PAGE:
When we got off the bus in Siem Riep we were mobbed by a mob of tuk-tuk drivers shouting for us to go with them to the centre of town. We chose a quiet guy who was sitting in his tuk-tuk and not shouting in our faces. His name was Banlong. We liked him and so for the next couple of days we got him to take us around the temples of Angkor Wat.
I had a few favourites from all the places we visited in Angkor. The riverbed carvings at Kbal Spean were stunning. They’re about 35km from the main temple of Angkor Wat – that gives you an idea of how big the place is. Kbal Spean is called ‘the river of a thousand lingas’. Lingas are phallic symbols of the god Siva and were considered sacred during the Khmer Empire. They also related to the power of the king because the kings at that time were considered god-kings, human manifestations of Siva. There are also carvings of Vishnu and other Hindu gods. All of the carvings along the riverbed were made around the 11th or 12th centuries. I’d never seen anything like them before. We had to walk and climb for about a half-hour through the jungle to get to them.
Another favourite was the walled city of Angkor Thom. It was built in the 12th and 13th centuries and was the capital of the Khmer Empire. The gates and some of the buildings have faces built into the stone. Some people say that the faces are of King Jayavarman VII who started the building of the city. Others say they represent Buddha. Yet others say the faces are both – that god-king thing again.
Outside every temple there are hordes of people selling things. You certainly wouldn’t starve or die of thirst at Angkor. As well as food and drink there are children selling everything from books and bracelets to postcards and wooden flutes. We tend to not buy things from the children though because we don’t want to encourage them to miss school in order to make money. It can be really difficult deciding who to give money to – the poverty and desperation that you see around the temples is terrible. As tourists we don’t know anything about the people or their lives and giving some money to some people in a random sort of way seems very inadequate really. Pete is great at chatting and joking around with the kids – they often have really good English and they generally know how to play rocks paper scissors. One group of children could count to 10 in loads of different languages, including Irish! Just amazing.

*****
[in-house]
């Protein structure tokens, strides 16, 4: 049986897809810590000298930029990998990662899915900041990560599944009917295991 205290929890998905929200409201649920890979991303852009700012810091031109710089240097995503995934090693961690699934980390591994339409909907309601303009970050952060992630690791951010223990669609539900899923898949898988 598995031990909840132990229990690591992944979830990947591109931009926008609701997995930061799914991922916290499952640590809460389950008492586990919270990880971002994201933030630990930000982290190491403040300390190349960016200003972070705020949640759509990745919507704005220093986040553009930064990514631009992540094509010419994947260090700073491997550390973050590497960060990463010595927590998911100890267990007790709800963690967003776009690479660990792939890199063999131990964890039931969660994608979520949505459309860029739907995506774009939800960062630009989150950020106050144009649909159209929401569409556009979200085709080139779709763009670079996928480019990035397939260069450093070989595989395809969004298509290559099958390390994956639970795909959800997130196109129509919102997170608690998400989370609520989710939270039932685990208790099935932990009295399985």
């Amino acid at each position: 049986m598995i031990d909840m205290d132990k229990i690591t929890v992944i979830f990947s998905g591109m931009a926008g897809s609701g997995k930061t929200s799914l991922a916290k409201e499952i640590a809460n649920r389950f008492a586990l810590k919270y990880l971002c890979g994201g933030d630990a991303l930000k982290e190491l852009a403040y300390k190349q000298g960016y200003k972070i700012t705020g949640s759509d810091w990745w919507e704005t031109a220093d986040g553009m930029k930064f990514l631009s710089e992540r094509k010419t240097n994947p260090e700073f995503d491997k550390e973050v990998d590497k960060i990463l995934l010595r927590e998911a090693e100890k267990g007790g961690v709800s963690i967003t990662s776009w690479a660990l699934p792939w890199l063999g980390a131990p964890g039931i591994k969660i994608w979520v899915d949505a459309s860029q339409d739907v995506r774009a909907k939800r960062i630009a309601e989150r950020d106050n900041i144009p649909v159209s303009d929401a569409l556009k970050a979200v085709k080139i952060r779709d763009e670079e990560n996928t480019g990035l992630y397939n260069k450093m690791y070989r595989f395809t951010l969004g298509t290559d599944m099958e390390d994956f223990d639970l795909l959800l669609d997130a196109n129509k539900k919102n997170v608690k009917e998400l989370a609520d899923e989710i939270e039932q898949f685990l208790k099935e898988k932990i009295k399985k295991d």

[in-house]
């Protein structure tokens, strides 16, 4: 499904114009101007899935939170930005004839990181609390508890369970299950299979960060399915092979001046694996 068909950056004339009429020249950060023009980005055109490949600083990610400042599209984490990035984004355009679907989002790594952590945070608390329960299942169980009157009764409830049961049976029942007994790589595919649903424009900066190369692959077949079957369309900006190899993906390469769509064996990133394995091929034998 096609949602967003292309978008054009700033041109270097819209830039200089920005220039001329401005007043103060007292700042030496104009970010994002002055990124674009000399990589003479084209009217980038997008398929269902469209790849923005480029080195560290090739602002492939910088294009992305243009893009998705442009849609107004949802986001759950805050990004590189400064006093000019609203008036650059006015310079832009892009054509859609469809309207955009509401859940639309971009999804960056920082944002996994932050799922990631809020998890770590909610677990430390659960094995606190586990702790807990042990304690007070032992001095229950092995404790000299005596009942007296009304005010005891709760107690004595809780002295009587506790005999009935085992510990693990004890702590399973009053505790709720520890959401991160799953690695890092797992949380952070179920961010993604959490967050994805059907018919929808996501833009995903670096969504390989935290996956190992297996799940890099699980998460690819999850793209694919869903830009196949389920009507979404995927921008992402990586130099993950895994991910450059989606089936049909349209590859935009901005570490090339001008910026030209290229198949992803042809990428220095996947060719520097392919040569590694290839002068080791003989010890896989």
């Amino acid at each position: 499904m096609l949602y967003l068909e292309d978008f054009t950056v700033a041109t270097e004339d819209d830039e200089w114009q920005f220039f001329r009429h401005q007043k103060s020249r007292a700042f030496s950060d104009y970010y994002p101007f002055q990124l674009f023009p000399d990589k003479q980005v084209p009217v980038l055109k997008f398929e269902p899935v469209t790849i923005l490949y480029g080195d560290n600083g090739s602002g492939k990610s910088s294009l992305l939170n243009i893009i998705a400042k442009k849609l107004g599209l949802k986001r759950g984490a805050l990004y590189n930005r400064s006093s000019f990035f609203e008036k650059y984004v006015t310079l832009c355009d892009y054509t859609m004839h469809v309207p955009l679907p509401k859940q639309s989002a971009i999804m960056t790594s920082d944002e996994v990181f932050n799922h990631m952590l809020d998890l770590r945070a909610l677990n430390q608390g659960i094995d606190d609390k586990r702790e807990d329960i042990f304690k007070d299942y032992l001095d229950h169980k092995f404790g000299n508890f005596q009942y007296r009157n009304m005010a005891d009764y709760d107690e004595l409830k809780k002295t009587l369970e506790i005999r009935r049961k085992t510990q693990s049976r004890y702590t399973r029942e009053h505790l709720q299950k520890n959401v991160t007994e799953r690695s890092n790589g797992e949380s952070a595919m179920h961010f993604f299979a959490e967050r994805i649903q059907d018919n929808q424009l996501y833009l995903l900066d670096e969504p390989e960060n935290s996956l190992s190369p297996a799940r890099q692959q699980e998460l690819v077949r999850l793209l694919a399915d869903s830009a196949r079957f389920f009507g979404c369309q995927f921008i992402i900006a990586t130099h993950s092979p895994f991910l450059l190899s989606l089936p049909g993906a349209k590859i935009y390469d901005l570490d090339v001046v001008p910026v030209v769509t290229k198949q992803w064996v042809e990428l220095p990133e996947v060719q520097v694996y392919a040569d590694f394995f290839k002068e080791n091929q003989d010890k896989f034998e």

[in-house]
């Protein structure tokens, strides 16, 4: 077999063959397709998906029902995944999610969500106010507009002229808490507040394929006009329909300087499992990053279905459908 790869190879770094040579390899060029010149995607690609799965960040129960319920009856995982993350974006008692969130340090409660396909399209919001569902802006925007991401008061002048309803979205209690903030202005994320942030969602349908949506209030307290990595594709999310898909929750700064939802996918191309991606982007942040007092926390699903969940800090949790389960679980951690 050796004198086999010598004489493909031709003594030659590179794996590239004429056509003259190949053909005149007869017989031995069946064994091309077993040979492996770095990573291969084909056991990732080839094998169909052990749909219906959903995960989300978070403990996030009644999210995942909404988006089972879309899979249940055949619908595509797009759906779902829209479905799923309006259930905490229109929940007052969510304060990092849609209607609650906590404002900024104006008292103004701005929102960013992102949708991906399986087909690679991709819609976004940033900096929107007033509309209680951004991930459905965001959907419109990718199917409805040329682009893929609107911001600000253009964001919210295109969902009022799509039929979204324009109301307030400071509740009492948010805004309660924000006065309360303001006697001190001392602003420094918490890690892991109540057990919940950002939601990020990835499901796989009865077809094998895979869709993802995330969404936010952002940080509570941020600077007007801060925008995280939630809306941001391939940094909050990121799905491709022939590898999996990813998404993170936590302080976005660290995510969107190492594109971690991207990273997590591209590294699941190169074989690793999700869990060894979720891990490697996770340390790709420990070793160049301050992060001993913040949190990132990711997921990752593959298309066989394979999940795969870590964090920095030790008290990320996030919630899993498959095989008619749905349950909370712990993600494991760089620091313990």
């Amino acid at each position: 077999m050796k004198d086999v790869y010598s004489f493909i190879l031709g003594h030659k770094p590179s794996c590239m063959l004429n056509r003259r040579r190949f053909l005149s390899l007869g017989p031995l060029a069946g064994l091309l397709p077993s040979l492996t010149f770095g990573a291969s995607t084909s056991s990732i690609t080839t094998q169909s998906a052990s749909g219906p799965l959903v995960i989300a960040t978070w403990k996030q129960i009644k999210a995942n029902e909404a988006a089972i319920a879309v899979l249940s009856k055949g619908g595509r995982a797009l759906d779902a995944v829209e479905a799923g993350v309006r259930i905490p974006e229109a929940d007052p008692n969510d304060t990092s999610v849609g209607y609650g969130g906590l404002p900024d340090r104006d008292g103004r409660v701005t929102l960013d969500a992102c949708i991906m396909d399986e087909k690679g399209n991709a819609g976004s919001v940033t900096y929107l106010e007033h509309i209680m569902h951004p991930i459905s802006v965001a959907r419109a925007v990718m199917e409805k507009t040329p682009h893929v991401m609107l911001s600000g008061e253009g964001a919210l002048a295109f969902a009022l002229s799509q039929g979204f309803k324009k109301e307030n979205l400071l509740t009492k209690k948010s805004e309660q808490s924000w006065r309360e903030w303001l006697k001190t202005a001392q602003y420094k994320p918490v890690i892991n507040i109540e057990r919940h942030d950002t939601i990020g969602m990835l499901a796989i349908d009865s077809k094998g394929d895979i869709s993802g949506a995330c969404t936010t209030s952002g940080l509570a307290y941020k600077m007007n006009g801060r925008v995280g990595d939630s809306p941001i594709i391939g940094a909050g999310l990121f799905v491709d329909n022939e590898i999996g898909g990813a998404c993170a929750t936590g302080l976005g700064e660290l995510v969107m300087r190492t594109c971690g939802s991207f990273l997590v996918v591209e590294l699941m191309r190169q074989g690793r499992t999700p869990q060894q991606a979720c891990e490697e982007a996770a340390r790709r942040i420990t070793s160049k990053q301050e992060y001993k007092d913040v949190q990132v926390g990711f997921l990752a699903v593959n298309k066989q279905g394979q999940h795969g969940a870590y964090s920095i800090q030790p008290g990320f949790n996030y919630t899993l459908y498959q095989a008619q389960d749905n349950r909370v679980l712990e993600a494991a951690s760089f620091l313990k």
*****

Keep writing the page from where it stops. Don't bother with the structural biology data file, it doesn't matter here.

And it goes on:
I have problems comprehending things that are really old.
The temples of Angkor were built between the 9th and 13th centuries. That means that even when the newest parts of the complex were built, the oldest ones were already around 400 years old. That’s already old in my books. But even the very newest building was built over 700 years ago!
So anyway… The temples of Angkor are very very old.
My poor age comprehension skills were helped by all of the trees growing over some of the ruins. I don’t know all that much about trees either (it’s becoming increasingly clear to me that I don’t know much about anything at all) but I do know that they take a while to grow. And generally speaking, the bigger the tree the older it is. There were some great big old trees growing right on top of the ruins around Angkor. They didn’t look out of place there – in fact they were often my favourite thing about the temples – but they definitely weren’t there by design. The trees have probably only been there for a fraction of the time that the temples have existed. Amazing.
The trees, roots and undergrowth provided another benefit to exploring the temples of Angkor. But the Indiana Jones aspect probably goes without saying…